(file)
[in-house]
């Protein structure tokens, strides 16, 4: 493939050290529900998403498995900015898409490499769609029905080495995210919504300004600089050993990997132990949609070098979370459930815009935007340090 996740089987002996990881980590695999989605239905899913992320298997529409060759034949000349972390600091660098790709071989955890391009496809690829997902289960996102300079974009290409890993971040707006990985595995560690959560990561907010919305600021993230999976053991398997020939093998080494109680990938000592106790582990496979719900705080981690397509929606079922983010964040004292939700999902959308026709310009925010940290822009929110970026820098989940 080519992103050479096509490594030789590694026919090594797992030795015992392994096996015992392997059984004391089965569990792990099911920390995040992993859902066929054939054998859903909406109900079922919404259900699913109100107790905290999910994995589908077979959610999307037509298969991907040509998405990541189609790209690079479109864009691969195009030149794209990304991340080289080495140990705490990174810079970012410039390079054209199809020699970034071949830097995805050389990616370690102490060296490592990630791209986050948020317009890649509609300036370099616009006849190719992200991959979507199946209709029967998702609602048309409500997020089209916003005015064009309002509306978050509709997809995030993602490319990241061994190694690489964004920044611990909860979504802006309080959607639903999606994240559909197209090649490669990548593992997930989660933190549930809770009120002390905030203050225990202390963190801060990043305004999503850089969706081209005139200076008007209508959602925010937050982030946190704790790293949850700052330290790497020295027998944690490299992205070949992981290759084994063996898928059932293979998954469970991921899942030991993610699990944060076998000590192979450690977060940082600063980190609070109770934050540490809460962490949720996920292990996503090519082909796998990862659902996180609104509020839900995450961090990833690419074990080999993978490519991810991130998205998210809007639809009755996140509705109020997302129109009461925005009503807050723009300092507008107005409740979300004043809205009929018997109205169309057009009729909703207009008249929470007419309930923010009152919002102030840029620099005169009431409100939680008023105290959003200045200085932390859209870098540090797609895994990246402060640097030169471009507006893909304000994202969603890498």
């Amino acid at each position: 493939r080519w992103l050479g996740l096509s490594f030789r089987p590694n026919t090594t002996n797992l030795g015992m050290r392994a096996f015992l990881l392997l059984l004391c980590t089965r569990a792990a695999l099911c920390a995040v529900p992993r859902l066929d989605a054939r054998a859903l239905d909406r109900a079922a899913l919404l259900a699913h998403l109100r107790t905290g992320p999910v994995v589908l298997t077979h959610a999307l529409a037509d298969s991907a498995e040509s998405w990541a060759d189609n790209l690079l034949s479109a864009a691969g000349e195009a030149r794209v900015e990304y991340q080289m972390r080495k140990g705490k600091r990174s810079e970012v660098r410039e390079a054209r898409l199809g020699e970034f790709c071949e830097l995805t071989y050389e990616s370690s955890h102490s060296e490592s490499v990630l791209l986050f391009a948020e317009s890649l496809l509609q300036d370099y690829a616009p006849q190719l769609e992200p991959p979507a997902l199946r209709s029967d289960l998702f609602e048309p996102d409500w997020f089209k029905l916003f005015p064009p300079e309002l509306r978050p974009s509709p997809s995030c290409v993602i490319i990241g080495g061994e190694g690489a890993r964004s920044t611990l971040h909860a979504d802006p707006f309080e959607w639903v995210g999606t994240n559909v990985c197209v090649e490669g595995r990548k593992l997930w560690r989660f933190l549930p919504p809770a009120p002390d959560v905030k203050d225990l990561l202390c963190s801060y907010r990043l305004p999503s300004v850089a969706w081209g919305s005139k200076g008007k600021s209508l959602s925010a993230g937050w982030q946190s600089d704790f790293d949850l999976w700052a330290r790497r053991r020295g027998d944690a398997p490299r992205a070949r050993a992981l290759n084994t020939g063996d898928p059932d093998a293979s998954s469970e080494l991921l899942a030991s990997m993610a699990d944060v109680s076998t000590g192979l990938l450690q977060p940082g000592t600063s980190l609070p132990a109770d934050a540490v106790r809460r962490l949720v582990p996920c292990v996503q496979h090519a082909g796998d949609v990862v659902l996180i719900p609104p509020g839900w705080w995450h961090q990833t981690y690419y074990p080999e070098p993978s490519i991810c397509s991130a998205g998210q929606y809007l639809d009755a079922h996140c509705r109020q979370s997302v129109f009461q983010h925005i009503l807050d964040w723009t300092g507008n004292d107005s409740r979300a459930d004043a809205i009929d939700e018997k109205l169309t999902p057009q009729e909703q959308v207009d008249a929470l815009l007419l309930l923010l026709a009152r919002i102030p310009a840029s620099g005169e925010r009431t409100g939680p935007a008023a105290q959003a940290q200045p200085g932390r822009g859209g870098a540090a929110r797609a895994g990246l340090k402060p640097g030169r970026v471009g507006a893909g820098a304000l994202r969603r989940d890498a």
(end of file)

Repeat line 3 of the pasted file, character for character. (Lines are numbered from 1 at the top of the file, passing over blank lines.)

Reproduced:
């Amino acid at each position: 493939r080519w992103l050479g996740l096509s490594f030789r089987p590694n026919t090594t002996n797992l030795g015992m050290r392994a096996f015992l990881l392997l059984l004391c980590t089965r569990a792990a695999l099911c920390a995040v529900p992993r859902l066929d989605a054939r054998a859903l239905d909406r109900a079922a899913l919404l259900a699913h998403l109100r107790t905290g992320p999910v994995v589908l298997t077979h959610a999307l529409a037509d298969s991907a498995e040509s998405w990541a060759d189609n790209l690079l034949s479109a864009a691969g000349e195009a030149r794209v900015e990304y991340q080289m972390r080495k140990g705490k600091r990174s810079e970012v660098r410039e390079a054209r898409l199809g020699e970034f790709c071949e830097l995805t071989y050389e990616s370690s955890h102490s060296e490592s490499v990630l791209l986050f391009a948020e317009s890649l496809l509609q300036d370099y690829a616009p006849q190719l769609e992200p991959p979507a997902l199946r209709s029967d289960l998702f609602e048309p996102d409500w997020f089209k029905l916003f005015p064009p300079e309002l509306r978050p974009s509709p997809s995030c290409v993602i490319i990241g080495g061994e190694g690489a890993r964004s920044t611990l971040h909860a979504d802006p707006f309080e959607w639903v995210g999606t994240n559909v990985c197209v090649e490669g595995r990548k593992l997930w560690r989660f933190l549930p919504p809770a009120p002390d959560v905030k203050d225990l990561l202390c963190s801060y907010r990043l305004p999503s300004v850089a969706w081209g919305s005139k200076g008007k600021s209508l959602s925010a993230g937050w982030q946190s600089d704790f790293d949850l999976w700052a330290r790497r053991r020295g027998d944690a398997p490299r992205a070949r050993a992981l290759n084994t020939g063996d898928p059932d093998a293979s998954s469970e080494l991921l899942a030991s990997m993610a699990d944060v109680s076998t000590g192979l990938l450690q977060p940082g000592t600063s980190l609070p132990a109770d934050a540490v106790r809460r962490l949720v582990p996920c292990v996503q496979h090519a082909g796998d949609v990862v659902l996180i719900p609104p509020g839900w705080w995450h961090q990833t981690y690419y074990p080999e070098p993978s490519i991810c397509s991130a998205g998210q929606y809007l639809d009755a079922h996140c509705r109020q979370s997302v129109f009461q983010h925005i009503l807050d964040w723009t300092g507008n004292d107005s409740r979300a459930d004043a809205i009929d939700e018997k109205l169309t999902p057009q009729e909703q959308v207009d008249a929470l815009l007419l309930l923010l026709a009152r919002i102030p310009a840029s620099g005169e925010r009431t409100g939680p935007a008023a105290q959003a940290q200045p200085g932390r822009g859209g870098a540090a929110r797609a895994g990246l340090k402060p640097g030169r970026v471009g507006a893909g820098a304000l994202r969603r989940d890498a």